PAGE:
Journal of Pediatric Cardiology and Cardiac Surgery

Online ISSN: 2433-1783 Print ISSN: 2433-2720
Japanese Society of Pediatric Cardiology and Cardiac Surgery
Japanese Society of Pediatric Cardiology and Cardiac Surgery Academy Center, 358-5 Yamabuki-cho, Shinju-ku, Tokyo 162-0801, Japan
Journal of Pediatric Cardiology and Cardiac Surgery 1(1): 12-17 (2017)


Notch1 Signaling and Aortic Valve Disease: From Human Genetics to Mouse Models

1Center for Cardiovascular Research and The Heart Center, Nationwide Children’s Hospital ◇ Columbus, USA

2Departments of Pediatrics, The Ohio State University ◇ Columbus, USA

3Molecular Genetics, The Ohio State University ◇ Columbus, USA

発行日:2017年7月1日Published: July 1, 2017

Congenital heart disease (CHD) is the most common type of birth defect. Malformations involving the cardiac outflow tract and semilunar valves account for greater than 50% of CHD cases and are largely due to bicuspid aortic valve (BAV), which has a population prevalence of approximately 1%. Mutations in NOTCH1 were linked to BAV and aortic valve calcification in humans, consistent with the expression of Notch1 in the developing and adult aortic valves. With the use of cellular and murine model systems, we have begun to elucidate the molecular mechanisms by which deficiency in Notch1 signaling results in BAV and aortic valve calcification. In vitro, loss of Notch signaling has been shown to contribute to aortic valve calcification via multiple pathways, including Runx2, Sox9, and Bmp2, and appear to be responsive to endothelial nitric oxide signaling during the calcific process. We previously reported a highly penetrant model of dysplastic aortic valves with aortopathy in Notch1 haploinsufficient adult mice backcrossed into a Nos3-null background. Analysis of Notch1+/−;Nos3−/− compound mutant embryos has demonstrated a spectrum of congenital anomalies involving both the left and right ventricular outflow tract; these phenotypes are the result of loss of Notch1 in endothelial and endothelial-derived cells. These congenital cardiac phenotypes are strikingly similar to the recently published NOTCH1 mutations in families with malformations in both left and right ventricular outflow tracts. Thoracic aortic aneurysms are also associated with BAV in humans; echocardiographic analysis of Notch1+/−;Nos3−/− adult mice revealed an early evidence of ascending aortic aortopathy. In summary, discovery of NOTCH1 mutations as a cause of aortic valve disease in humans has been supported by the development of cellular and mouse models, which are now beginning to shed light on the underlying mechanisms of BAV and its associated diseases of calcification and aortopathy.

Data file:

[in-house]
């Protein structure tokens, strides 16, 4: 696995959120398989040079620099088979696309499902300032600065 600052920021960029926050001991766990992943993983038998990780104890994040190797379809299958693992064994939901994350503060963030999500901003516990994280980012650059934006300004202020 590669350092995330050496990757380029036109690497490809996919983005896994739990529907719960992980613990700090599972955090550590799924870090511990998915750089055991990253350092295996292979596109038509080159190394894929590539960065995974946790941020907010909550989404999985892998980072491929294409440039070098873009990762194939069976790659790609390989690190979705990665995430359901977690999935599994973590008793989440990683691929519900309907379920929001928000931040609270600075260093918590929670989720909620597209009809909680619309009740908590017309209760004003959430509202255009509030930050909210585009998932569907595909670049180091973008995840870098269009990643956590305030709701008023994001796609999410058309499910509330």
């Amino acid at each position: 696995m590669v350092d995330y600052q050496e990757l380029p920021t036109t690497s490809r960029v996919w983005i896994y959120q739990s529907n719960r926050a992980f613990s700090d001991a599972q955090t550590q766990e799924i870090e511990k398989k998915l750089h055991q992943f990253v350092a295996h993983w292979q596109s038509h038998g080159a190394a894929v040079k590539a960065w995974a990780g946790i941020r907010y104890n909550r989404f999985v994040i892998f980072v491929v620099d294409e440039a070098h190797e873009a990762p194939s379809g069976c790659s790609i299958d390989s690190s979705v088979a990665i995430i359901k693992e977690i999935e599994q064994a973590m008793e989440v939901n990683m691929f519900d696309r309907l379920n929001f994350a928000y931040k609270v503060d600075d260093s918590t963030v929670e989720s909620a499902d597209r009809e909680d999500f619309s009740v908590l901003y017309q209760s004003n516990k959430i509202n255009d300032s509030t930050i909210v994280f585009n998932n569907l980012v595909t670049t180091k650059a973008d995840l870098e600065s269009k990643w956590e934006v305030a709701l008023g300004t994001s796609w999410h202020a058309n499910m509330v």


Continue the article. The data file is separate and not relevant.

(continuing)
Key words: congenital heart disease; genetics; bicuspid aortic valve; aortic valve calcification; NOTCH1

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